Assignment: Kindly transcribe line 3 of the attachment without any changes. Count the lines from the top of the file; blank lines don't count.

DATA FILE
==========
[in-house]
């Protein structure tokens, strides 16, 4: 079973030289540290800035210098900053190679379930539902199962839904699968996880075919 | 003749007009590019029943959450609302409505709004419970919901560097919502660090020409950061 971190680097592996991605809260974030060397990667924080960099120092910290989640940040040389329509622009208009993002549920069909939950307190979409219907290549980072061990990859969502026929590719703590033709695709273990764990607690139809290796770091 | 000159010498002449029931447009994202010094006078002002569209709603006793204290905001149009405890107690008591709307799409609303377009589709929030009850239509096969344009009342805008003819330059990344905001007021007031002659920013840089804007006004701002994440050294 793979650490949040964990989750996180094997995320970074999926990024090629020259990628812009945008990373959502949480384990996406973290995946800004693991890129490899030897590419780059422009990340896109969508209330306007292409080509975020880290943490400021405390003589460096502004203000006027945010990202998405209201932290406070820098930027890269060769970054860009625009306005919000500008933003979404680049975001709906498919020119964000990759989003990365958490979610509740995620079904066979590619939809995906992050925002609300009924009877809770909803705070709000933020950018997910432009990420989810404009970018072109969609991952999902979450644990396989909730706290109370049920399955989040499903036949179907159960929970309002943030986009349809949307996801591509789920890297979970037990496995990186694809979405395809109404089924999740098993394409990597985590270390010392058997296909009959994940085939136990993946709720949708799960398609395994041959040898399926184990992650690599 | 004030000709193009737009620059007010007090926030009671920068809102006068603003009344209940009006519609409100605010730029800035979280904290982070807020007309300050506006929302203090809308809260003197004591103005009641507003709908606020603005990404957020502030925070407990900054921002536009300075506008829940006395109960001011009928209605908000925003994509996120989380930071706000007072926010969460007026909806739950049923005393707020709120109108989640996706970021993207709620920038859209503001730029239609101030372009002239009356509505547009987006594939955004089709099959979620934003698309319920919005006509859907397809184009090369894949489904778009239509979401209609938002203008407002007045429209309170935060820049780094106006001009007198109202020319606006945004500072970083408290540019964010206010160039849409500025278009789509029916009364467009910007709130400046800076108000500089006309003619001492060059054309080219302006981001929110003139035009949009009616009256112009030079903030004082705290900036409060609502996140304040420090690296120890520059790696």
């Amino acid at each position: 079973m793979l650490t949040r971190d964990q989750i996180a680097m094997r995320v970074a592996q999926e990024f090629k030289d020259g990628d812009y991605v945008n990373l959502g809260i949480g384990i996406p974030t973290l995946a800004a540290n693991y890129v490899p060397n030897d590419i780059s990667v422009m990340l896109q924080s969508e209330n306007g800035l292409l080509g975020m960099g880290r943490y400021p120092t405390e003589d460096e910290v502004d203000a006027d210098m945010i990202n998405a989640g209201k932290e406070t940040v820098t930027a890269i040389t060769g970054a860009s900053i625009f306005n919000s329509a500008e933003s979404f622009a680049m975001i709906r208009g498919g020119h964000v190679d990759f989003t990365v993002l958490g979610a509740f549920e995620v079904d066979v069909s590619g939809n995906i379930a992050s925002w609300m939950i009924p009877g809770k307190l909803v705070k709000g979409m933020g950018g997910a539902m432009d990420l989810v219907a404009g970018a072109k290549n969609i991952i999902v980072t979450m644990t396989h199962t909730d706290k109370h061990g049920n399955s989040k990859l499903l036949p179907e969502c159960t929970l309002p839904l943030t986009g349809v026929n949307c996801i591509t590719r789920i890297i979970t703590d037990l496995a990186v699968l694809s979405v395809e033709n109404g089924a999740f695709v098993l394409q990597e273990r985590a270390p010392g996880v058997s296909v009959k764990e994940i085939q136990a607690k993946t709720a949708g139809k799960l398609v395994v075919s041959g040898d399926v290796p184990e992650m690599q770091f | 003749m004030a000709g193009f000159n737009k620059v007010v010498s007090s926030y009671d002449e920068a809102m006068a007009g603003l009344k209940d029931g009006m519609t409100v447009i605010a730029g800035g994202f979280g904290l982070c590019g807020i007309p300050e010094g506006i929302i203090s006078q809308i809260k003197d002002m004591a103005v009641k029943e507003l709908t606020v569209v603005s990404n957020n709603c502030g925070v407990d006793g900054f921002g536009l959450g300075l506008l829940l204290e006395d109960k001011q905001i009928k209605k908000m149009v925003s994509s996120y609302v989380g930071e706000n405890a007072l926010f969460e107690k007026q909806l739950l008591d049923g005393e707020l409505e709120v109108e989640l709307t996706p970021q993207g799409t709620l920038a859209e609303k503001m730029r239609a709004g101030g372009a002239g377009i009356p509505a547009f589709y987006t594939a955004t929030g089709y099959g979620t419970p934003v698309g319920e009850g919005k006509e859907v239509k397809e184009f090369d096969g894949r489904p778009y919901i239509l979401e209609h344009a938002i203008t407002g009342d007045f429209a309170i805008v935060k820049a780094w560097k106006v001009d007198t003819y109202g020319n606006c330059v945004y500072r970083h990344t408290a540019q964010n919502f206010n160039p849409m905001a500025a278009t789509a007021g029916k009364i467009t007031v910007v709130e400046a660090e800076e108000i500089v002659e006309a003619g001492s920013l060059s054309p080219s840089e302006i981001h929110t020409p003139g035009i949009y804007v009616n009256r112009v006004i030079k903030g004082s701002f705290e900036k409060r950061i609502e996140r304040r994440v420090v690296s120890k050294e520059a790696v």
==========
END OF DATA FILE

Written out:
């Amino acid at each position: 079973m793979l650490t949040r971190d964990q989750i996180a680097m094997r995320v970074a592996q999926e990024f090629k030289d020259g990628d812009y991605v945008n990373l959502g809260i949480g384990i996406p974030t973290l995946a800004a540290n693991y890129v490899p060397n030897d590419i780059s990667v422009m990340l896109q924080s969508e209330n306007g800035l292409l080509g975020m960099g880290r943490y400021p120092t405390e003589d460096e910290v502004d203000a006027d210098m945010i990202n998405a989640g209201k932290e406070t940040v820098t930027a890269i040389t060769g970054a860009s900053i625009f306005n919000s329509a500008e933003s979404f622009a680049m975001i709906r208009g498919g020119h964000v190679d990759f989003t990365v993002l958490g979610a509740f549920e995620v079904d066979v069909s590619g939809n995906i379930a992050s925002w609300m939950i009924p009877g809770k307190l909803v705070k709000g979409m933020g950018g997910a539902m432009d990420l989810v219907a404009g970018a072109k290549n969609i991952i999902v980072t979450m644990t396989h199962t909730d706290k109370h061990g049920n399955s989040k990859l499903l036949p179907e969502c159960t929970l309002p839904l943030t986009g349809v026929n949307c996801i591509t590719r789920i890297i979970t703590d037990l496995a990186v699968l694809s979405v395809e033709n109404g089924a999740f695709v098993l394409q990597e273990r985590a270390p010392g996880v058997s296909v009959k764990e994940i085939q136990a607690k993946t709720a949708g139809k799960l398609v395994v075919s041959g040898d399926v290796p184990e992650m690599q770091f | 003749m004030a000709g193009f000159n737009k620059v007010v010498s007090s926030y009671d002449e920068a809102m006068a007009g603003l009344k209940d029931g009006m519609t409100v447009i605010a730029g800035g994202f979280g904290l982070c590019g807020i007309p300050e010094g506006i929302i203090s006078q809308i809260k003197d002002m004591a103005v009641k029943e507003l709908t606020v569209v603005s990404n957020n709603c502030g925070v407990d006793g900054f921002g536009l959450g300075l506008l829940l204290e006395d109960k001011q905001i009928k209605k908000m149009v925003s994509s996120y609302v989380g930071e706000n405890a007072l926010f969460e107690k007026q909806l739950l008591d049923g005393e707020l409505e709120v109108e989640l709307t996706p970021q993207g799409t709620l920038a859209e609303k503001m730029r239609a709004g101030g372009a002239g377009i009356p509505a547009f589709y987006t594939a955004t929030g089709y099959g979620t419970p934003v698309g319920e009850g919005k006509e859907v239509k397809e184009f090369d096969g894949r489904p778009y919901i239509l979401e209609h344009a938002i203008t407002g009342d007045f429209a309170i805008v935060k820049a780094w560097k106006v001009d007198t003819y109202g020319n606006c330059v945004y500072r970083h990344t408290a540019q964010n919502f206010n160039p849409m905001a500025a278009t789509a007021g029916k009364i467009t007031v910007v709130e400046a660090e800076e108000i500089v002659e006309a003619g001492s920013l060059s054309p080219s840089e302006i981001h929110t020409p003139g035009i949009y804007v009616n009256r112009v006004i030079k903030g004082s701002f705290e900036k409060r950061i609502e996140r304040r994440v420090v690296s120890k050294e520059a790696v």